3
views
0
recommends
+1 Recommend
1 collections
    0
    shares
      • Record: found
      • Abstract: found
      • Article: found

      Repeated Restraint Stress Reduces the Number of IgA-Producing Cells in Peyer’s Patches

      Read this article at

      ScienceOpenPublisherPubMed
      Bookmark
          There is no author summary for this article yet. Authors can add summaries to their articles on ScienceOpen to make them more accessible to a non-specialist audience.

          Abstract

          The few reports that have analyzed the effects of stress on the immune cells of the intestinal mucosa or the functions of these cells have tended to focus on S-IgA levels in saliva, and these studies have shown contradictory results. The principal objective of this study was to analyze the effects of repeated restraint stress on the number and distribution of immune cells in Peyer’s patches (PPs) as well as the effects of glucocorticoid and catecholamine administration on the same stress-related parameters. Upon analyzing the effect of repeated restraint stress on PPs, it was found that there was no modification in the morphological structure of the PPs but that restraint stress reduced the total number of lymphocytes and the number of CD8+ T cells, B cells, and plasma cells in PPs. Only at the site of PPs where IgA-producing plasma cells are most numerous (the dome) was a decrease found in this type of cell. These effects were due at least in part to the effect of glucocorticoids and catecholamines. Since IgA produced in PPs is a natural antibody that impedes bacterial infections, repeated stress may favor the entry of pathogens through the intestine.

          Related collections

          Most cited references 32

          • Record: found
          • Abstract: not found
          • Article: not found

          How stress influences the immune response.

            Bookmark
            • Record: found
            • Abstract: found
            • Article: not found

            Terminology: nomenclature of mucosa-associated lymphoid tissue.

            Stimulation of mucosal immunity has great potential in vaccinology and immunotherapy. However, the mucosal immune system is more complex than the systemic counterpart, both in terms of anatomy (inductive and effector tissues) and effectors (cells and molecules). Therefore, immunologists entering this field need a precise terminology as a crucial means of communication. Abbreviations for mucosal immune-function molecules related to the secretory immunoglobulin A system were defined by the Society for Mucosal Immunolgy Nomenclature Committee in 1997, and are briefly recapitulated in this article. In addition, we recommend and justify standard nomenclature and abbreviations for discrete mucosal immune-cell compartments, belonging to, and beyond, mucosa-associated lymphoid tissue.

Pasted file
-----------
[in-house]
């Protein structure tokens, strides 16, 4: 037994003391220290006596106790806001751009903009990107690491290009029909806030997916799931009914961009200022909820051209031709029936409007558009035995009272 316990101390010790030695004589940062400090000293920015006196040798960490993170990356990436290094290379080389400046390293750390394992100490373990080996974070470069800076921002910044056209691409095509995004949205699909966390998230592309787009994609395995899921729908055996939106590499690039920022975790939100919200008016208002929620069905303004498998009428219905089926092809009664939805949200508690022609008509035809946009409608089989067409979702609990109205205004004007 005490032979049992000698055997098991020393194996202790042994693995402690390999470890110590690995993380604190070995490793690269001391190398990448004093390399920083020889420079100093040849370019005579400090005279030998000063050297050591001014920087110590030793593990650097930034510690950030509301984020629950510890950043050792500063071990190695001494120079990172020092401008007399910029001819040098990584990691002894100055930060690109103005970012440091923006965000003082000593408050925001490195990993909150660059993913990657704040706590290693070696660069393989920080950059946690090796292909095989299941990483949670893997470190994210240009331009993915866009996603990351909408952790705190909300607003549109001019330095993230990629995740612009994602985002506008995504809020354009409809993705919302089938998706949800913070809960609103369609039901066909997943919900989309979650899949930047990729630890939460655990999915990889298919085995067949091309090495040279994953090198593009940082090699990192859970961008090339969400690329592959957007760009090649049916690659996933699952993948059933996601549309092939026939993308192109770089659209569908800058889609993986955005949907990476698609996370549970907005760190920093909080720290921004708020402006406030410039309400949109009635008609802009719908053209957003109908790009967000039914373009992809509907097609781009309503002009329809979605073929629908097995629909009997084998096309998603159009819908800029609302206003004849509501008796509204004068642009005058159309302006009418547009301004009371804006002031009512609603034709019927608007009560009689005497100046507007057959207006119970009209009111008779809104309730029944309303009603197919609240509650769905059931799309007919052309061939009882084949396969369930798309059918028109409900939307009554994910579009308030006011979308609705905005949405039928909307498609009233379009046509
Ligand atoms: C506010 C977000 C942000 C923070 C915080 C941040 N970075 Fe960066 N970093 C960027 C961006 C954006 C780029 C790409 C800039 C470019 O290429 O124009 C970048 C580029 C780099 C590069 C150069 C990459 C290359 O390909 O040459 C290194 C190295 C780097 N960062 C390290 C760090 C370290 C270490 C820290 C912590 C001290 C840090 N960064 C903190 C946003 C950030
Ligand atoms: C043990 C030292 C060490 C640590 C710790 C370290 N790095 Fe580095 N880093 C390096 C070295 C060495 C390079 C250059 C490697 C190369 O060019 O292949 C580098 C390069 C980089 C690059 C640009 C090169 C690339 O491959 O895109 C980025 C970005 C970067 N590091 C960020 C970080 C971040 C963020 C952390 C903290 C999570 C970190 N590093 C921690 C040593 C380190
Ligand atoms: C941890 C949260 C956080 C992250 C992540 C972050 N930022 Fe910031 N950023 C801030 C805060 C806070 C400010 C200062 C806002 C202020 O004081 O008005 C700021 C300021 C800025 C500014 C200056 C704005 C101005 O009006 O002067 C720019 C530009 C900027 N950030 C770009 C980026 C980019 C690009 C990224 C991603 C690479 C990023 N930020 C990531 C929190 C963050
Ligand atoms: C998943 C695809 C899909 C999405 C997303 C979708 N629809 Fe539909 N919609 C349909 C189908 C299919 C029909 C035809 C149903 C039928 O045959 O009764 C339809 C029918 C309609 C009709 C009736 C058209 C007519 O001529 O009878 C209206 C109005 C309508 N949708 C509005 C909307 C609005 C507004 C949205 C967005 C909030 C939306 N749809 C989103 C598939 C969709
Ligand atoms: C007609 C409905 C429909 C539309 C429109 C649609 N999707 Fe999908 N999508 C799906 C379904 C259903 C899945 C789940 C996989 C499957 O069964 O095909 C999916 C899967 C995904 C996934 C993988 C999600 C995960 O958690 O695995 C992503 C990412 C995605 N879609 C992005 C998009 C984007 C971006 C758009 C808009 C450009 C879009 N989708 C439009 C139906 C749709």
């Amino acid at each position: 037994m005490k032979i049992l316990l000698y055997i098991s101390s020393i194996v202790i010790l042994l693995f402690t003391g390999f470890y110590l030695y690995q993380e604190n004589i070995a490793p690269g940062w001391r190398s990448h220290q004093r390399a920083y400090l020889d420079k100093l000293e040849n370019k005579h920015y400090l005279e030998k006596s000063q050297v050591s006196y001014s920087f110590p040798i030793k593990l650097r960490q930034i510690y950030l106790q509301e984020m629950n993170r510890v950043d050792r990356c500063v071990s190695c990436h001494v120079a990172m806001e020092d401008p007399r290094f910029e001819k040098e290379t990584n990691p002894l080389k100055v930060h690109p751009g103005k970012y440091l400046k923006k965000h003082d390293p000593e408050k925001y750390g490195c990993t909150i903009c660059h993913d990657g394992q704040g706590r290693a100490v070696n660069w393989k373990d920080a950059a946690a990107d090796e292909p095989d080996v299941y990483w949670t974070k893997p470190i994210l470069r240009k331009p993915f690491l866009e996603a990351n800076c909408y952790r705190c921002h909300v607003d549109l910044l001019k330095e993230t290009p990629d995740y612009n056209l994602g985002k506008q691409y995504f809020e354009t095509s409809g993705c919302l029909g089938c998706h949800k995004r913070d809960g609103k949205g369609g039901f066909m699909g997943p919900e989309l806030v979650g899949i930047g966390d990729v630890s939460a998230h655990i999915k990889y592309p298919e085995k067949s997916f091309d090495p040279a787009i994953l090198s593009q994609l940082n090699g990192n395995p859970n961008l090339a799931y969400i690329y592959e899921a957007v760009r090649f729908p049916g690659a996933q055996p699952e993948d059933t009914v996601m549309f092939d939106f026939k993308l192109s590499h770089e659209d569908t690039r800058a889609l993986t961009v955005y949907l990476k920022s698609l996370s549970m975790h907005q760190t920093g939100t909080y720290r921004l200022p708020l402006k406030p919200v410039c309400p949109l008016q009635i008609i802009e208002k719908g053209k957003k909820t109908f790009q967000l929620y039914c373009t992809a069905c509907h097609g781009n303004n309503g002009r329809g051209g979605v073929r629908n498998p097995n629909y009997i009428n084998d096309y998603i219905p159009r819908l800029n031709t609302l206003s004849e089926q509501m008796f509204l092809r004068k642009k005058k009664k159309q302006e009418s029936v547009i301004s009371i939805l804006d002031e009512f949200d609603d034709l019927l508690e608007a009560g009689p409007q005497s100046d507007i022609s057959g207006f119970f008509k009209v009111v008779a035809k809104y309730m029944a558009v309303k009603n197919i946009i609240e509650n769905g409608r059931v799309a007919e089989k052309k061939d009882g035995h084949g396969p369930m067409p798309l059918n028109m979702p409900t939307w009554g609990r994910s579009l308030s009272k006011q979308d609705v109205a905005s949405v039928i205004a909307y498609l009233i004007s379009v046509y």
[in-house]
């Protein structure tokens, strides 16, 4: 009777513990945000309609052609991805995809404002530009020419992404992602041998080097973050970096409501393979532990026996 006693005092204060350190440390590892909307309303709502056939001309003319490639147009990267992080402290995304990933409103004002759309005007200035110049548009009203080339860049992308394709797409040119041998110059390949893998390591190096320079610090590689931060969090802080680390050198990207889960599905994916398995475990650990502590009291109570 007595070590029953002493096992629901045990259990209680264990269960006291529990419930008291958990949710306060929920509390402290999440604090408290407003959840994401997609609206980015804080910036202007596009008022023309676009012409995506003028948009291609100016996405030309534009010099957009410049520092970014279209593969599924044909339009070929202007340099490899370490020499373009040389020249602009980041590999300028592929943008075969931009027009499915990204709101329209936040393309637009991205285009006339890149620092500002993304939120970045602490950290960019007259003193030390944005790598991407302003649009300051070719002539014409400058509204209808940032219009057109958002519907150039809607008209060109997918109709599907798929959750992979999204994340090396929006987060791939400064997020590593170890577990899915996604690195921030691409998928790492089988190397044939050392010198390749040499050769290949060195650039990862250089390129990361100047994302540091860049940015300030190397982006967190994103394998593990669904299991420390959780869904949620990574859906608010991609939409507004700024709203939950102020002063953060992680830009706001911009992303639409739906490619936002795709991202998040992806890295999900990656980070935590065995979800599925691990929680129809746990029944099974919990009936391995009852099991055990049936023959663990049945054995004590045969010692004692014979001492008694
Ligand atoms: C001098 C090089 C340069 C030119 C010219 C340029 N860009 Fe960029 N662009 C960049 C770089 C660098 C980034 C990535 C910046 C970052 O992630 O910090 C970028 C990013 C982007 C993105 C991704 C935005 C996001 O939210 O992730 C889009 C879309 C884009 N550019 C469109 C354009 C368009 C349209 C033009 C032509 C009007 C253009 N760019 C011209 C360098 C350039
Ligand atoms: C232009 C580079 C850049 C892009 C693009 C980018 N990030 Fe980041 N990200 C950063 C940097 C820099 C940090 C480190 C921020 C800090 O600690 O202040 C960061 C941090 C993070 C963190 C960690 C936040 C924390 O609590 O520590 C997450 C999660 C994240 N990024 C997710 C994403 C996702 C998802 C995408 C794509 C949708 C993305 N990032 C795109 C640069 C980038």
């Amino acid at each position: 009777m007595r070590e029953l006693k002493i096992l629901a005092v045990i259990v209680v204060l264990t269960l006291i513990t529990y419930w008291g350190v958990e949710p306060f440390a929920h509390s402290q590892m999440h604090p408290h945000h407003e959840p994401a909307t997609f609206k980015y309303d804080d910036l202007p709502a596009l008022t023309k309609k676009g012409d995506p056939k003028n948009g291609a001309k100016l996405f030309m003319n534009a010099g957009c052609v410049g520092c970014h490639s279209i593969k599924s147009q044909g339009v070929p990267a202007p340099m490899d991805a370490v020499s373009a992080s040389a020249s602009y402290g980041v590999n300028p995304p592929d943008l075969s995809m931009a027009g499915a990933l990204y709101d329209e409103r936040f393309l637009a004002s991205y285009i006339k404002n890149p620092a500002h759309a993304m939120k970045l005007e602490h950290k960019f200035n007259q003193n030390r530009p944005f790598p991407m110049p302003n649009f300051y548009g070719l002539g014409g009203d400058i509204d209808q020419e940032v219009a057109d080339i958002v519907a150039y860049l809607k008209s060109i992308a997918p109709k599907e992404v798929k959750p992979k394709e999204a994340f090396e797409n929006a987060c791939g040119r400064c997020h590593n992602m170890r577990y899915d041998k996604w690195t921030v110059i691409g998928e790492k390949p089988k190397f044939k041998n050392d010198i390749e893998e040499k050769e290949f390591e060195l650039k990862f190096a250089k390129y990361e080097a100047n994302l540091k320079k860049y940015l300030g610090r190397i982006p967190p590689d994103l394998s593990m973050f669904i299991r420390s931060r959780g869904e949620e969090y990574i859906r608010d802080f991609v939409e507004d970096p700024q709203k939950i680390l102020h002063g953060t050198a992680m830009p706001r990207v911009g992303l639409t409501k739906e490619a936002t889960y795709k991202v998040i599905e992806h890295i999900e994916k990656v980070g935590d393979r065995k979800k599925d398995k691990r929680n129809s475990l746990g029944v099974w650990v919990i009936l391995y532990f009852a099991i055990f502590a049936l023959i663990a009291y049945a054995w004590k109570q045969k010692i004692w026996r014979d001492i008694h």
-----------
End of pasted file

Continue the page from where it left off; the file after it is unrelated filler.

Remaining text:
Bookmark
              • Record: found
              • Abstract: found
              • Article: not found

              Innate secretory antibodies protect against natural Salmonella typhimurium infection

              The production of IgA is induced in an antigen-unspecific manner by commensal flora. These secretory antibodies (SAbs) may bind multiple antigens and are thought to eliminate commensal bacteria and self-antigens to avoid systemic recognition. In this study, we addressed the role of “innate” SAbs, i.e., those that are continuously produced in normal individuals, in protection against infection of the gastrointestinal tract. We used polymeric immunoglobulin receptor (pIgR−/−) knock-out mice, which are unable to bind and actively transport dimeric IgA and pentameric IgM to the mucosae, and examined the role of innate SAbs in protection against the invasive pathogen Salmonella typhimurium. In vitro experiments suggested that innate IgA in pIgR−/− serum bound S. typhimurium in a cross-reactive manner which inhibited epithelial cell invasion. Using a “natural” infection model, we demonstrated that pIgR−/− mice are profoundly sensitive to infection with S. typhimurium via the fecal-oral route and, moreover, shed more bacteria that readily infected other animals. These results imply an important evolutionary role for innate SAbs in protecting both the individual and the herd against infections, and suggest that the major role of SAbs may be to prevent the spread of microbial pathogens throughout the population, rather than protection of local mucosal surfaces.